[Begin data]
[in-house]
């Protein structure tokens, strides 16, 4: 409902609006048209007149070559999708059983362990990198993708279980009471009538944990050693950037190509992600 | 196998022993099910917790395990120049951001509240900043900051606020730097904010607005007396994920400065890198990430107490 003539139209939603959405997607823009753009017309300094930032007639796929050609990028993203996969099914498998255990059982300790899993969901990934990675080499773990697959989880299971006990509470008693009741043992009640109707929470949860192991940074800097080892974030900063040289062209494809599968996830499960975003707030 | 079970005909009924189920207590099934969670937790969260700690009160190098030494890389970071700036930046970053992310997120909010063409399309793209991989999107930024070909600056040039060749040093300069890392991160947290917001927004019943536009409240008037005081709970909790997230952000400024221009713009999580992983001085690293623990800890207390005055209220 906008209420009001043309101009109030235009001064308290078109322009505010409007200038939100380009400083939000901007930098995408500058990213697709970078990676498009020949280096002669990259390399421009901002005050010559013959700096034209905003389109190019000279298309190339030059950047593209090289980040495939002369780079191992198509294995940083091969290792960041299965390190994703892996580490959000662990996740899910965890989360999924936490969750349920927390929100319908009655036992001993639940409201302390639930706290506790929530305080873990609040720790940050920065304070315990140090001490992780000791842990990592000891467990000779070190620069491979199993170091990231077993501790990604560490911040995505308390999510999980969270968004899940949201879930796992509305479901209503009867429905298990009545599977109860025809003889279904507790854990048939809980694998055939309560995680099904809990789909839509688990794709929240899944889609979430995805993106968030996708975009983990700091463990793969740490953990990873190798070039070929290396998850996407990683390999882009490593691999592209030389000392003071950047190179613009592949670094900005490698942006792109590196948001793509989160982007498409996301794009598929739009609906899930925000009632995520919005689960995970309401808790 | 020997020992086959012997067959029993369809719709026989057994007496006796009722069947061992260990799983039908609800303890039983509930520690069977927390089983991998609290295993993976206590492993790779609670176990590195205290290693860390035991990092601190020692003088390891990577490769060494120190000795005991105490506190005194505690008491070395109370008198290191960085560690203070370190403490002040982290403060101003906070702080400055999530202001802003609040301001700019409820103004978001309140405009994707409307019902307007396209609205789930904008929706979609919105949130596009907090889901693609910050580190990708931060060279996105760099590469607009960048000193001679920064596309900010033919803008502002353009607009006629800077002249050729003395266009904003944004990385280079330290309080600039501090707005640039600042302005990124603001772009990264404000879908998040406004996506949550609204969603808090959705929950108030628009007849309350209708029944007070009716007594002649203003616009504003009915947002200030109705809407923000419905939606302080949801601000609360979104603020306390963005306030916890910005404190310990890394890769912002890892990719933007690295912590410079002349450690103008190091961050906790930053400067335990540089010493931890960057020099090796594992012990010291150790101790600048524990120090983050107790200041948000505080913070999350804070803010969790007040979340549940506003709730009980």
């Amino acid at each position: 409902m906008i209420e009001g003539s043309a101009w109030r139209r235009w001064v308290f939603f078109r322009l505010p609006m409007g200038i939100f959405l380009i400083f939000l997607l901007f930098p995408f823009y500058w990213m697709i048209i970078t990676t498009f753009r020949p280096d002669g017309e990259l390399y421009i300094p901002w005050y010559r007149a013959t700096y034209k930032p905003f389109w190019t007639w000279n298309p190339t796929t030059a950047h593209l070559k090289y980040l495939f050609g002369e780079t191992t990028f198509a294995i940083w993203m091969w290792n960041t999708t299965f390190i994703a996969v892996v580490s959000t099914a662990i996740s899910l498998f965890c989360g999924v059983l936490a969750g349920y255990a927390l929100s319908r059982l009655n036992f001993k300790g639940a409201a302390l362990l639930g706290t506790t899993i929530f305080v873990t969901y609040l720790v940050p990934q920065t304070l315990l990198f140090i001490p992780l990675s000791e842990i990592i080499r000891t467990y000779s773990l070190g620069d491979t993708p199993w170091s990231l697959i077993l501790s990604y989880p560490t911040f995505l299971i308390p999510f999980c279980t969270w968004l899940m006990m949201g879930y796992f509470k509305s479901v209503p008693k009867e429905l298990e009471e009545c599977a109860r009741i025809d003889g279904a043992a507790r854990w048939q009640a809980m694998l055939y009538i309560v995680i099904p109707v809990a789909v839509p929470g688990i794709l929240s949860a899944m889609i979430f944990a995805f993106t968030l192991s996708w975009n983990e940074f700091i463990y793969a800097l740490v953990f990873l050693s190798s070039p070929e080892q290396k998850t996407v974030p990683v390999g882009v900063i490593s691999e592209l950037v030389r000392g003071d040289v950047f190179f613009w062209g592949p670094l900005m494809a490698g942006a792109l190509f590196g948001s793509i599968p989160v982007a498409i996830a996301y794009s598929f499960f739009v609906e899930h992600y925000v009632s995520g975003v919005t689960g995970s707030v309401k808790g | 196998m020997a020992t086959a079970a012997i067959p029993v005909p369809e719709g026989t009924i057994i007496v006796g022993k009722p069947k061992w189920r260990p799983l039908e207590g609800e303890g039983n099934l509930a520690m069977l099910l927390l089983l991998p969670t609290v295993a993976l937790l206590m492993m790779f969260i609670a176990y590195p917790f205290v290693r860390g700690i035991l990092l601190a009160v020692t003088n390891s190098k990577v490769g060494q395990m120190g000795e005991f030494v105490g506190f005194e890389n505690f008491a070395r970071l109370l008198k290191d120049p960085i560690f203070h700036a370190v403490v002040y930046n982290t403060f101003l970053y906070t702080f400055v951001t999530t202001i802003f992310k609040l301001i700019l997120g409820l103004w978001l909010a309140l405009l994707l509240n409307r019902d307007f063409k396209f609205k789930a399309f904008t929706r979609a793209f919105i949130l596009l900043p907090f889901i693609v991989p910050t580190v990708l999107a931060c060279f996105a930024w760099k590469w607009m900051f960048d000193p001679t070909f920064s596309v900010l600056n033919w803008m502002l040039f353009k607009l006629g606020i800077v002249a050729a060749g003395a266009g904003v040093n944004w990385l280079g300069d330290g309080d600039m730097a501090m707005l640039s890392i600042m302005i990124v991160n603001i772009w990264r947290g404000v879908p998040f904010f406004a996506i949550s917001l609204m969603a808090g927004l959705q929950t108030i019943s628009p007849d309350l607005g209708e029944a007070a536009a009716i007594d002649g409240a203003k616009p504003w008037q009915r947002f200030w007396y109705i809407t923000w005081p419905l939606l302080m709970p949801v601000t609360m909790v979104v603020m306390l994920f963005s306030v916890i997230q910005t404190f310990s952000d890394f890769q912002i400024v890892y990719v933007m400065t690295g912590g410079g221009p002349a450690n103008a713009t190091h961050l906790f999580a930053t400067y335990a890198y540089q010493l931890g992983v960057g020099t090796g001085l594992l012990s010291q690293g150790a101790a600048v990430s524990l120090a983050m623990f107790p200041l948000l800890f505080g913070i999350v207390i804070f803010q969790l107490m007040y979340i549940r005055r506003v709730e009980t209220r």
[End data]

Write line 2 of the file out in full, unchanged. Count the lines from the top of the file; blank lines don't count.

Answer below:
């Protein structure tokens, strides 16, 4: 409902609006048209007149070559999708059983362990990198993708279980009471009538944990050693950037190509992600 | 196998022993099910917790395990120049951001509240900043900051606020730097904010607005007396994920400065890198990430107490 003539139209939603959405997607823009753009017309300094930032007639796929050609990028993203996969099914498998255990059982300790899993969901990934990675080499773990697959989880299971006990509470008693009741043992009640109707929470949860192991940074800097080892974030900063040289062209494809599968996830499960975003707030 | 079970005909009924189920207590099934969670937790969260700690009160190098030494890389970071700036930046970053992310997120909010063409399309793209991989999107930024070909600056040039060749040093300069890392991160947290917001927004019943536009409240008037005081709970909790997230952000400024221009713009999580992983001085690293623990800890207390005055209220 906008209420009001043309101009109030235009001064308290078109322009505010409007200038939100380009400083939000901007930098995408500058990213697709970078990676498009020949280096002669990259390399421009901002005050010559013959700096034209905003389109190019000279298309190339030059950047593209090289980040495939002369780079191992198509294995940083091969290792960041299965390190994703892996580490959000662990996740899910965890989360999924936490969750349920927390929100319908009655036992001993639940409201302390639930706290506790929530305080873990609040720790940050920065304070315990140090001490992780000791842990990592000891467990000779070190620069491979199993170091990231077993501790990604560490911040995505308390999510999980969270968004899940949201879930796992509305479901209503009867429905298990009545599977109860025809003889279904507790854990048939809980694998055939309560995680099904809990789909839509688990794709929240899944889609979430995805993106968030996708975009983990700091463990793969740490953990990873190798070039070929290396998850996407990683390999882009490593691999592209030389000392003071950047190179613009592949670094900005490698942006792109590196948001793509989160982007498409996301794009598929739009609906899930925000009632995520919005689960995970309401808790 | 020997020992086959012997067959029993369809719709026989057994007496006796009722069947061992260990799983039908609800303890039983509930520690069977927390089983991998609290295993993976206590492993790779609670176990590195205290290693860390035991990092601190020692003088390891990577490769060494120190000795005991105490506190005194505690008491070395109370008198290191960085560690203070370190403490002040982290403060101003906070702080400055999530202001802003609040301001700019409820103004978001309140405009994707409307019902307007396209609205789930904008929706979609919105949130596009907090889901693609910050580190990708931060060279996105760099590469607009960048000193001679920064596309900010033919803008502002353009607009006629800077002249050729003395266009904003944004990385280079330290309080600039501090707005640039600042302005990124603001772009990264404000879908998040406004996506949550609204969603808090959705929950108030628009007849309350209708029944007070009716007594002649203003616009504003009915947002200030109705809407923000419905939606302080949801601000609360979104603020306390963005306030916890910005404190310990890394890769912002890892990719933007690295912590410079002349450690103008190091961050906790930053400067335990540089010493931890960057020099090796594992012990010291150790101790600048524990120090983050107790200041948000505080913070999350804070803010969790007040979340549940506003709730009980």